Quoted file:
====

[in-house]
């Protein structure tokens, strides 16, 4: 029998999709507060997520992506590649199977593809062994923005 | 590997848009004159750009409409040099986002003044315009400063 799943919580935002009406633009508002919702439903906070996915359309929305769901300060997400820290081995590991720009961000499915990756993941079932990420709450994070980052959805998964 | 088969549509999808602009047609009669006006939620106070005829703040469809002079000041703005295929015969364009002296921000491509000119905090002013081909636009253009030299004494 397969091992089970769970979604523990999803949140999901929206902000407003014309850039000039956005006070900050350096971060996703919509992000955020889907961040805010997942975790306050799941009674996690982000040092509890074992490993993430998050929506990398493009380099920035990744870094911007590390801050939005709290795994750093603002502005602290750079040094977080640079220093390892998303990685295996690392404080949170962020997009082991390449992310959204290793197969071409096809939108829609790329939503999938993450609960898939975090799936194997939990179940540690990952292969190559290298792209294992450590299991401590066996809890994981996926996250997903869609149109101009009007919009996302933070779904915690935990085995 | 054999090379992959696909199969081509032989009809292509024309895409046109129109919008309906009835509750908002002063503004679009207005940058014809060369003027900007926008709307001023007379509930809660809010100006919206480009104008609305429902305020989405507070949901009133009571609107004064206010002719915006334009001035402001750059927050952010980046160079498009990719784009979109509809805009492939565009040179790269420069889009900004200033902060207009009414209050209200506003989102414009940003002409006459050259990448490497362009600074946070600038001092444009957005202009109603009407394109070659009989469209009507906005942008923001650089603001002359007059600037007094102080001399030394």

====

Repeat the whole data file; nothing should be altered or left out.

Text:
[in-house]
């Protein structure tokens, strides 16, 4: 029998999709507060997520992506590649199977593809062994923005 | 590997848009004159750009409409040099986002003044315009400063 799943919580935002009406633009508002919702439903906070996915359309929305769901300060997400820290081995590991720009961000499915990756993941079932990420709450994070980052959805998964 | 088969549509999808602009047609009669006006939620106070005829703040469809002079000041703005295929015969364009002296921000491509000119905090002013081909636009253009030299004494 397969091992089970769970979604523990999803949140999901929206902000407003014309850039000039956005006070900050350096971060996703919509992000955020889907961040805010997942975790306050799941009674996690982000040092509890074992490993993430998050929506990398493009380099920035990744870094911007590390801050939005709290795994750093603002502005602290750079040094977080640079220093390892998303990685295996690392404080949170962020997009082991390449992310959204290793197969071409096809939108829609790329939503999938993450609960898939975090799936194997939990179940540690990952292969190559290298792209294992450590299991401590066996809890994981996926996250997903869609149109101009009007919009996302933070779904915690935990085995 | 054999090379992959696909199969081509032989009809292509024309895409046109129109919008309906009835509750908002002063503004679009207005940058014809060369003027900007926008709307001023007379509930809660809010100006919206480009104008609305429902305020989405507070949901009133009571609107004064206010002719915006334009001035402001750059927050952010980046160079498009990719784009979109509809805009492939565009040179790269420069889009900004200033902060207009009414209050209200506003989102414009940003002409006459050259990448490497362009600074946070600038001092444009957005202009109603009407394109070659009989469209009507906005942008923001650089603001002359007059600037007094102080001399030394």